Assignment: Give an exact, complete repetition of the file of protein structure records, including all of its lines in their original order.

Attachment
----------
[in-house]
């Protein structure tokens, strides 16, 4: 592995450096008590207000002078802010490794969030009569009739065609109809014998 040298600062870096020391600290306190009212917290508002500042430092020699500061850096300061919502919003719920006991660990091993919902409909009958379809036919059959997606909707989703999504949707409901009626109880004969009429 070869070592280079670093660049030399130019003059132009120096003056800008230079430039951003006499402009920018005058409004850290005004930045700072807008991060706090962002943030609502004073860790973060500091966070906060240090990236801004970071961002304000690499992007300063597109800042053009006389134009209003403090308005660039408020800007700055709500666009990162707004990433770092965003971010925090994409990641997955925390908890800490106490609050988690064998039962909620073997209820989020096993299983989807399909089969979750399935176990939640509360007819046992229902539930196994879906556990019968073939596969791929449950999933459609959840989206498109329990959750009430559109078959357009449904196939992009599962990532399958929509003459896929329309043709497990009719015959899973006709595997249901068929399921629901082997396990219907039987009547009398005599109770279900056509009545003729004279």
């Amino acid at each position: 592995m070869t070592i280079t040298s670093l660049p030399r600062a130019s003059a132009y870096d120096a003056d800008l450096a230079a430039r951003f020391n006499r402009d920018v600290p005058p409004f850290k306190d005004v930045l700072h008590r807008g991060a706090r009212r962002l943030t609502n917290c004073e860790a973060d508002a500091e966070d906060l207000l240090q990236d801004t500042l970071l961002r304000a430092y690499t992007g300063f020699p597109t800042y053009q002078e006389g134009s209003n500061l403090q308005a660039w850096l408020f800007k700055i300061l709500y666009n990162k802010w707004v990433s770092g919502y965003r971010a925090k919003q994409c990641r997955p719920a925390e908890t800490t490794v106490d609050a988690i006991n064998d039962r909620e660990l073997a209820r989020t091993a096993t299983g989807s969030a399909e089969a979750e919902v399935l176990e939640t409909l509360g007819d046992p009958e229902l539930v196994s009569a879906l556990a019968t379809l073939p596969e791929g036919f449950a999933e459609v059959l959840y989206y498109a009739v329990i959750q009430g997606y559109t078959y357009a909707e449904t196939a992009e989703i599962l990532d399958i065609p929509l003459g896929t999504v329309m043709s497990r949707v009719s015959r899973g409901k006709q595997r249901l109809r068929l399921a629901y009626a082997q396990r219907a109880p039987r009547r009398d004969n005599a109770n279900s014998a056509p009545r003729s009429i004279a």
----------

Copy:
[in-house]
């Protein structure tokens, strides 16, 4: 592995450096008590207000002078802010490794969030009569009739065609109809014998 040298600062870096020391600290306190009212917290508002500042430092020699500061850096300061919502919003719920006991660990091993919902409909009958379809036919059959997606909707989703999504949707409901009626109880004969009429 070869070592280079670093660049030399130019003059132009120096003056800008230079430039951003006499402009920018005058409004850290005004930045700072807008991060706090962002943030609502004073860790973060500091966070906060240090990236801004970071961002304000690499992007300063597109800042053009006389134009209003403090308005660039408020800007700055709500666009990162707004990433770092965003971010925090994409990641997955925390908890800490106490609050988690064998039962909620073997209820989020096993299983989807399909089969979750399935176990939640509360007819046992229902539930196994879906556990019968073939596969791929449950999933459609959840989206498109329990959750009430559109078959357009449904196939992009599962990532399958929509003459896929329309043709497990009719015959899973006709595997249901068929399921629901082997396990219907039987009547009398005599109770279900056509009545003729004279």
């Amino acid at each position: 592995m070869t070592i280079t040298s670093l660049p030399r600062a130019s003059a132009y870096d120096a003056d800008l450096a230079a430039r951003f020391n006499r402009d920018v600290p005058p409004f850290k306190d005004v930045l700072h008590r807008g991060a706090r009212r962002l943030t609502n917290c004073e860790a973060d508002a500091e966070d906060l207000l240090q990236d801004t500042l970071l961002r304000a430092y690499t992007g300063f020699p597109t800042y053009q002078e006389g134009s209003n500061l403090q308005a660039w850096l408020f800007k700055i300061l709500y666009n990162k802010w707004v990433s770092g919502y965003r971010a925090k919003q994409c990641r997955p719920a925390e908890t800490t490794v106490d609050a988690i006991n064998d039962r909620e660990l073997a209820r989020t091993a096993t299983g989807s969030a399909e089969a979750e919902v399935l176990e939640t409909l509360g007819d046992p009958e229902l539930v196994s009569a879906l556990a019968t379809l073939p596969e791929g036919f449950a999933e459609v059959l959840y989206y498109a009739v329990i959750q009430g997606y559109t078959y357009a909707e449904t196939a992009e989703i599962l990532d399958i065609p929509l003459g896929t999504v329309m043709s497990r949707v009719s015959r899973g409901k006709q595997r249901l109809r068929l399921a629901y009626a082997q396990r219907a109880p039987r009547r009398d004969n005599a109770n279900s014998a056509p009545r003729s009429i004279a």